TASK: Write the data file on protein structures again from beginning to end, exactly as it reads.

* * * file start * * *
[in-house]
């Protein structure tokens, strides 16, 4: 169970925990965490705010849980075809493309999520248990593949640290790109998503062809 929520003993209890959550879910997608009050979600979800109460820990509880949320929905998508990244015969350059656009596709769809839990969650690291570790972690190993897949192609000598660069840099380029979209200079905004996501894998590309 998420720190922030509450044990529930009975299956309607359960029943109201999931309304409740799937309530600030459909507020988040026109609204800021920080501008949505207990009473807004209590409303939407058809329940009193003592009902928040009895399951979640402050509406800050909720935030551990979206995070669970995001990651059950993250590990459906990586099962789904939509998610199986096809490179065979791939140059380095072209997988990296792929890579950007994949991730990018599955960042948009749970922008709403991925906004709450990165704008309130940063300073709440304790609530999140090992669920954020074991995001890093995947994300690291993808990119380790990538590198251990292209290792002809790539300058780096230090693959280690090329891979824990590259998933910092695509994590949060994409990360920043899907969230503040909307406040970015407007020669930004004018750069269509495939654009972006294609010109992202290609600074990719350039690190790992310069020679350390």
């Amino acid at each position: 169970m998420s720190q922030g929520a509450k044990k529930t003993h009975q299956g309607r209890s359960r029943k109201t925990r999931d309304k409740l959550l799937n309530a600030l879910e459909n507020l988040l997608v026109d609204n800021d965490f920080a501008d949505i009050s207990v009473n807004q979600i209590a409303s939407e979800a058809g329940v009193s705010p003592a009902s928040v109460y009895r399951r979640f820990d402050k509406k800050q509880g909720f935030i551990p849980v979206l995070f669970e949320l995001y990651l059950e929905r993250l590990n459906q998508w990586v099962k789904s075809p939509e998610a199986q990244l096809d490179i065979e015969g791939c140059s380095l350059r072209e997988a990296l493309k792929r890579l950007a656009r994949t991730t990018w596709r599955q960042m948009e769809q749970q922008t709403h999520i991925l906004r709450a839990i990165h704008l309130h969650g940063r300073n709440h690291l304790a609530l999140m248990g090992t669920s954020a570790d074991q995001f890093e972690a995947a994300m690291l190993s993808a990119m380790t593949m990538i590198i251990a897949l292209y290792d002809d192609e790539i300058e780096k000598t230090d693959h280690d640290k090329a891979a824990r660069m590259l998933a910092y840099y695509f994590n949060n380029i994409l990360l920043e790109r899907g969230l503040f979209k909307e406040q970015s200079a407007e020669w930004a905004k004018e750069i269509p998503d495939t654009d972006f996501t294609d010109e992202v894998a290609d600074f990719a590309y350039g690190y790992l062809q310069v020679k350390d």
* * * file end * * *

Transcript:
[in-house]
């Protein structure tokens, strides 16, 4: 169970925990965490705010849980075809493309999520248990593949640290790109998503062809 929520003993209890959550879910997608009050979600979800109460820990509880949320929905998508990244015969350059656009596709769809839990969650690291570790972690190993897949192609000598660069840099380029979209200079905004996501894998590309 998420720190922030509450044990529930009975299956309607359960029943109201999931309304409740799937309530600030459909507020988040026109609204800021920080501008949505207990009473807004209590409303939407058809329940009193003592009902928040009895399951979640402050509406800050909720935030551990979206995070669970995001990651059950993250590990459906990586099962789904939509998610199986096809490179065979791939140059380095072209997988990296792929890579950007994949991730990018599955960042948009749970922008709403991925906004709450990165704008309130940063300073709440304790609530999140090992669920954020074991995001890093995947994300690291993808990119380790990538590198251990292209290792002809790539300058780096230090693959280690090329891979824990590259998933910092695509994590949060994409990360920043899907969230503040909307406040970015407007020669930004004018750069269509495939654009972006294609010109992202290609600074990719350039690190790992310069020679350390």
């Amino acid at each position: 169970m998420s720190q922030g929520a509450k044990k529930t003993h009975q299956g309607r209890s359960r029943k109201t925990r999931d309304k409740l959550l799937n309530a600030l879910e459909n507020l988040l997608v026109d609204n800021d965490f920080a501008d949505i009050s207990v009473n807004q979600i209590a409303s939407e979800a058809g329940v009193s705010p003592a009902s928040v109460y009895r399951r979640f820990d402050k509406k800050q509880g909720f935030i551990p849980v979206l995070f669970e949320l995001y990651l059950e929905r993250l590990n459906q998508w990586v099962k789904s075809p939509e998610a199986q990244l096809d490179i065979e015969g791939c140059s380095l350059r072209e997988a990296l493309k792929r890579l950007a656009r994949t991730t990018w596709r599955q960042m948009e769809q749970q922008t709403h999520i991925l906004r709450a839990i990165h704008l309130h969650g940063r300073n709440h690291l304790a609530l999140m248990g090992t669920s954020a570790d074991q995001f890093e972690a995947a994300m690291l190993s993808a990119m380790t593949m990538i590198i251990a897949l292209y290792d002809d192609e790539i300058e780096k000598t230090d693959h280690d640290k090329a891979a824990r660069m590259l998933a910092y840099y695509f994590n949060n380029i994409l990360l920043e790109r899907g969230l503040f979209k909307e406040q970015s200079a407007e020669w930004a905004k004018e750069i269509p998503d495939t654009d972006f996501t294609d010109e992202v894998a290609d600074f990719a590309y350039g690190y790992l062809q310069v020679k350390d």